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EPSRC Reference: EP/D050839/1
Title: Processing of Wrought Magnesium Alloys by a Rheoforming Approach
Principal Investigator: Fan, Professor Z
Other Investigators:
Das, Dr A
Researcher Co-Investigators:
Professor S Ji
Project Partners:
Holton Machinery Limited Innoval Technology Ltd Jaguar Land Rover Limited
Magnesium Elektron Ltd (UK) Rondol Technology Wagon
Department: Sch of Engineering and Design
Organisation: Brunel University London
Scheme: Standard Research (Pre-FEC)
Starts: 01 April 2006 Ends: 31 December 2009 Value (£): 762,029
EPSRC Research Topic Classifications:
Eng. Dynamics & Tribology Materials testing & eng.
EPSRC Industrial Sector Classifications:
Related Grants:
Panel History:
Panel DatePanel NameOutcome
15 Nov 2005 Engineering Science (Components) Deferred
Summary on Grant Application Form
Magnesium (Mg) is the 8th most plentiful element in the world, comprising 2.7% of the earth's crust. Mg alloys are as light as wood, but as strong as Al-alloys. Due to the increasing environmental concerns and tightening government regulations, Mg alloys find extensive applications in the automotive industry for vehicle weight reduction to reduce fuel consumption and CO2 emissions. We have seen a 15% annual growth rate in Mg applications in the automobile industry since 1993, and it is predicted that this growth trend will continue in the first decade of the 21st century. However, Mg as an industry is still in its infancy and very much underdeveloped, especially in the sector of wrought products. Technologies for processing wrought Mg alloys are copied directly from the Al industry with little modifications and have proven to be unsuitable. The current applications of Mg in the automotive industry constitute almost 100% cast components without any significant contribution from the wrought products, which hold the key to most significant weight saving. The main barrier to the penetration of the wrought Mg alloys into the motor vehicle is their poor deformability, low productivity and high cost. Therefore, it is crucial to develop alternative processing technologies to overcome such problems.The proposed project aims to develop the rheoforming technologies, which include direct chill (DC) rheocasting for billets or slabs, rheoextrusion for extruded profiles and twin-roll rheocasting for flat products. In the rheoforming processes, semi-finished wrought Mg products are shaped in the semisolid state, somewhat similar to squeezing toothpaste. In addition, the rheoformed products have a fine and uniform microstructure, and thus can be further processed by the conventional solid deformation techniques, because fine-grained Mg-alloys can deform plastically through alternative deformation mechanisms. The rheoforming technologies in combination with the conventional technologies offer the Mg industry a complete solution to the semi-finished wrought Mg products. The specific research activities include development of the rheoforming process and equipment, demonstration of the rheoforming processes at industrial scale, understanding the fluid flow and solidification behaviour during rheoforming, evaluation of the mechanical properties of the rheoformed Mg alloys and evaluation of the deformability, productivity and production cost of the rheoformed Mg-alloys.The significance of the rheoforming technologies can be understood from the following aspects. Technologically, the rheoforming processes represent a step change in the manufacturing technology for production of lightweight automotive components. Rheoforming offers a complete technological solution to the magnesium industry and provides numerous opportunities for new applications. Scientifically, solidification under intensive forced convection opens a new dimension for solidification research. Control of alloy solidification has been traditionally achieved by chemical means (i.e., through variation of alloy composition). The rheoforming processes have successfully demonstrated that both nucleation and crystal growth can be effectively controlled by application of an intensive shear stress-strain field. This will allow the development of a theoretical framework for solidification under externally applied physical fields, which is anticipated to have profound implications to future solidification research and technological development. Commercially, rheoforming offers to the UK industry competitive edge in the global market in terms of technology advantage, improved product quality and reduced cost. The potential benefit to the UK economy is expected to be huge.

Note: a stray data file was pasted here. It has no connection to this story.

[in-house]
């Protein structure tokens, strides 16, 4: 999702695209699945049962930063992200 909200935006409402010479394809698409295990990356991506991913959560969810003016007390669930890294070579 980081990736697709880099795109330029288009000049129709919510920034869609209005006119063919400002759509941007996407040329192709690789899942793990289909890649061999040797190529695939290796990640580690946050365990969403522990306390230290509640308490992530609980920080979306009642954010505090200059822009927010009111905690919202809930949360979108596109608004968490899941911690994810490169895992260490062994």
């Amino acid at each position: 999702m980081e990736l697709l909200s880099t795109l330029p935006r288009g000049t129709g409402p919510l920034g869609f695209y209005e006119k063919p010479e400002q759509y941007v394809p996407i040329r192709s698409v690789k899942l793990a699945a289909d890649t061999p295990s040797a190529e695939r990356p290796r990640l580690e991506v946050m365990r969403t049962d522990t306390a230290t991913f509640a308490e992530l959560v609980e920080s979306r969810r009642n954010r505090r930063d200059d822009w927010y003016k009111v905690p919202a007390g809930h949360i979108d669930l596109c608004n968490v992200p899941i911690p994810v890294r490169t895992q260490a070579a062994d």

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Organisation Website: http://www.brunel.ac.uk